My reason for entering the TTC School Board Election is to improve access to career and technical training for the Tulsa County workforce. The voters of Tulsa County need accountability, transparency, and accountability for the people in the governance of our technical school system. Tulsa Technology Center spends $65 million per year received from federal and state sources, plus local property tax funds paid by Tulsa County taxpayers, which constitutes about 80 percent of the District’s revenues. These revenues should be used to help our young people find real opportunities for gainful employment in our community by the time they graduate from TTC.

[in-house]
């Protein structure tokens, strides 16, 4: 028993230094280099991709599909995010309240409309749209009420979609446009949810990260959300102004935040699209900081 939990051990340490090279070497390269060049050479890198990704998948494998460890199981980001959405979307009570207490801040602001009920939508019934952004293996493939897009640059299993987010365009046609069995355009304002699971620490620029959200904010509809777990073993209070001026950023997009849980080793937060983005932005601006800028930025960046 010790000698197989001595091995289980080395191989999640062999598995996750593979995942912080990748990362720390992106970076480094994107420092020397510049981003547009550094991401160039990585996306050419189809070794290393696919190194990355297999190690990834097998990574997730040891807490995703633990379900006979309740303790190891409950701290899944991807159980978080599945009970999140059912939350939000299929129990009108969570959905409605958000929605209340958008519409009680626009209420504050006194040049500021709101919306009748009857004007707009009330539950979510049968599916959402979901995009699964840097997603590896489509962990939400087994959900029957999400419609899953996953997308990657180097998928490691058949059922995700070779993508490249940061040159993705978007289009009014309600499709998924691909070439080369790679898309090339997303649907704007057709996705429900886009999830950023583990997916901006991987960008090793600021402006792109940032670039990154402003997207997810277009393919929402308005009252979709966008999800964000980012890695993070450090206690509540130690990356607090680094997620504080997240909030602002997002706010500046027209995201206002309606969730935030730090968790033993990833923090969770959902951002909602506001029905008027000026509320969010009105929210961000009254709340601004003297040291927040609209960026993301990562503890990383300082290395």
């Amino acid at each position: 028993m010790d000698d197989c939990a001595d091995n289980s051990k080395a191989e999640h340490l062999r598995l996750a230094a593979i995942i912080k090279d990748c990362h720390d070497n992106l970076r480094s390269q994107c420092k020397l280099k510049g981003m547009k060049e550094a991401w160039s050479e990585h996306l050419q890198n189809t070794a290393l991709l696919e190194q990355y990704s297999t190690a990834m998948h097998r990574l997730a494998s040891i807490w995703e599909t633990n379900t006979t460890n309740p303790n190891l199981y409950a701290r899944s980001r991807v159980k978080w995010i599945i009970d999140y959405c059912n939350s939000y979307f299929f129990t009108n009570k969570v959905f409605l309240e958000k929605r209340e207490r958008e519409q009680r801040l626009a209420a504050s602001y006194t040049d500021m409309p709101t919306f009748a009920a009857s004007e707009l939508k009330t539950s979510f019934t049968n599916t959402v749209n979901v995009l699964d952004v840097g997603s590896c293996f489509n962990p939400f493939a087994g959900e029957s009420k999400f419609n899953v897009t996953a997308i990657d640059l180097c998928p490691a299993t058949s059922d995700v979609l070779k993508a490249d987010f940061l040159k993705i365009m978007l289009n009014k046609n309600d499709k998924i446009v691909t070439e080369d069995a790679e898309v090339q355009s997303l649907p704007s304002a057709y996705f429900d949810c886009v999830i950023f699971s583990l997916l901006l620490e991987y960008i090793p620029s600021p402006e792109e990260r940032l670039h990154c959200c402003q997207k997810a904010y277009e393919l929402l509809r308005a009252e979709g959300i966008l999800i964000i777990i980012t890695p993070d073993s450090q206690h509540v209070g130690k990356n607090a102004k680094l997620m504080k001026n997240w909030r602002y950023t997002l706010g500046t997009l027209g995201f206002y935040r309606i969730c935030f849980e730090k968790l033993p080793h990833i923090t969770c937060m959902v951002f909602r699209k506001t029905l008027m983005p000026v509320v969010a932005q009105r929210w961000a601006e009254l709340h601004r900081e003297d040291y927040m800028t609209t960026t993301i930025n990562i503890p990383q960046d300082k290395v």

Immediately north of Lemley Tech campus at the Broken Arrow Expressway & Memorial is a bus transfer station. The bus station is set back from Memorial Drive behind an abandoned car dealership. Between the bus station and the campus is a 15-foot chain link fence with no gate. So if a student must rely on public transit and disembarks at the station, he, or more likely she, has to walk all the way around the abandoned car lot and down Memorial to get to class. That fence is a symbol of the difficult access our kids, our veterans, and our underprivileged have to our tech school system and its programs and to do something about it is why I am running.